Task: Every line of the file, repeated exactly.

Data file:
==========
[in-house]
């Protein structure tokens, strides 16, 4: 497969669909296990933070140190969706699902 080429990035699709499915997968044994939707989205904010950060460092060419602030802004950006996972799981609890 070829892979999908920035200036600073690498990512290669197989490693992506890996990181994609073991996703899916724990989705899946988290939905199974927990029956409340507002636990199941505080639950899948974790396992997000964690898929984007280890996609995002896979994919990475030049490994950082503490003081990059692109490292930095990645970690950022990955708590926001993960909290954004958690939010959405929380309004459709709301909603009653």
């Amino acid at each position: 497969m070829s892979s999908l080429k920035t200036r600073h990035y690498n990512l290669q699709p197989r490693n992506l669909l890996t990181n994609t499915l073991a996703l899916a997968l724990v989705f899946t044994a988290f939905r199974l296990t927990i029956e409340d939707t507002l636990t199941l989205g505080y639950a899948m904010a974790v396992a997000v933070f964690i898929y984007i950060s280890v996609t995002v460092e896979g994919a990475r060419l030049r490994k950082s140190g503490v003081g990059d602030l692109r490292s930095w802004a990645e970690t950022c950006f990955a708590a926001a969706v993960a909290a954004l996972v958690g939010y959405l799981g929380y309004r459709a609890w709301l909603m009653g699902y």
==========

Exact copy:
[in-house]
């Protein structure tokens, strides 16, 4: 497969669909296990933070140190969706699902 080429990035699709499915997968044994939707989205904010950060460092060419602030802004950006996972799981609890 070829892979999908920035200036600073690498990512290669197989490693992506890996990181994609073991996703899916724990989705899946988290939905199974927990029956409340507002636990199941505080639950899948974790396992997000964690898929984007280890996609995002896979994919990475030049490994950082503490003081990059692109490292930095990645970690950022990955708590926001993960909290954004958690939010959405929380309004459709709301909603009653």
């Amino acid at each position: 497969m070829s892979s999908l080429k920035t200036r600073h990035y690498n990512l290669q699709p197989r490693n992506l669909l890996t990181n994609t499915l073991a996703l899916a997968l724990v989705f899946t044994a988290f939905r199974l296990t927990i029956e409340d939707t507002l636990t199941l989205g505080y639950a899948m904010a974790v396992a997000v933070f964690i898929y984007i950060s280890v996609t995002v460092e896979g994919a990475r060419l030049r490994k950082s140190g503490v003081g990059d602030l692109r490292s930095w802004a990645e970690t950022c950006f990955a708590a926001a969706v993960a909290a954004l996972v958690g939010y959405l799981g929380y309004r459709a609890w709301l909603m009653g699902y």